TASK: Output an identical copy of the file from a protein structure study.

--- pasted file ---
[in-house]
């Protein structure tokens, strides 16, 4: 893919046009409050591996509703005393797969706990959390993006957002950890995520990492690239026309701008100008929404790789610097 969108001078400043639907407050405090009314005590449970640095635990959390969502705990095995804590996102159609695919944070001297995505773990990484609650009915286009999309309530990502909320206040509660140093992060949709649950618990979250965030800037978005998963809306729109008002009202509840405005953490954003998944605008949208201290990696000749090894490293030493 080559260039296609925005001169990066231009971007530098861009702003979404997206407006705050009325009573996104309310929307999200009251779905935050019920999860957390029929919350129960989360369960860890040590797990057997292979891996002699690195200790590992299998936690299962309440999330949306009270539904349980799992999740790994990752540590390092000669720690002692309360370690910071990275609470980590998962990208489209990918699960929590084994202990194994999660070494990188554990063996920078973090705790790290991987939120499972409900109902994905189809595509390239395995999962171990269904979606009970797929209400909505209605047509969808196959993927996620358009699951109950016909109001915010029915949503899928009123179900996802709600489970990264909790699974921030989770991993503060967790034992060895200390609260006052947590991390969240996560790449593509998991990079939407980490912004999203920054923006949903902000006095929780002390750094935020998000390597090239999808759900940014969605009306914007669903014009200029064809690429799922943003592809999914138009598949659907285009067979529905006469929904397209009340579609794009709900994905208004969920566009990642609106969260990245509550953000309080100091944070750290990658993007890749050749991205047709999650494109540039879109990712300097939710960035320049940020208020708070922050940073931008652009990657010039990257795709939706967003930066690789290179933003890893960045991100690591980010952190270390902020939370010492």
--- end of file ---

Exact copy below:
[in-house]
């Protein structure tokens, strides 16, 4: 893919046009409050591996509703005393797969706990959390993006957002950890995520990492690239026309701008100008929404790789610097 969108001078400043639907407050405090009314005590449970640095635990959390969502705990095995804590996102159609695919944070001297995505773990990484609650009915286009999309309530990502909320206040509660140093992060949709649950618990979250965030800037978005998963809306729109008002009202509840405005953490954003998944605008949208201290990696000749090894490293030493 080559260039296609925005001169990066231009971007530098861009702003979404997206407006705050009325009573996104309310929307999200009251779905935050019920999860957390029929919350129960989360369960860890040590797990057997292979891996002699690195200790590992299998936690299962309440999330949306009270539904349980799992999740790994990752540590390092000669720690002692309360370690910071990275609470980590998962990208489209990918699960929590084994202990194994999660070494990188554990063996920078973090705790790290991987939120499972409900109902994905189809595509390239395995999962171990269904979606009970797929209400909505209605047509969808196959993927996620358009699951109950016909109001915010029915949503899928009123179900996802709600489970990264909790699974921030989770991993503060967790034992060895200390609260006052947590991390969240996560790449593509998991990079939407980490912004999203920054923006949903902000006095929780002390750094935020998000390597090239999808759900940014969605009306914007669903014009200029064809690429799922943003592809999914138009598949659907285009067979529905006469929904397209009340579609794009709900994905208004969920566009990642609106969260990245509550953000309080100091944070750290990658993007890749050749991205047709999650494109540039879109990712300097939710960035320049940020208020708070922050940073931008652009990657010039990257795709939706967003930066690789290179933003890893960045991100690591980010952190270390902020939370010492």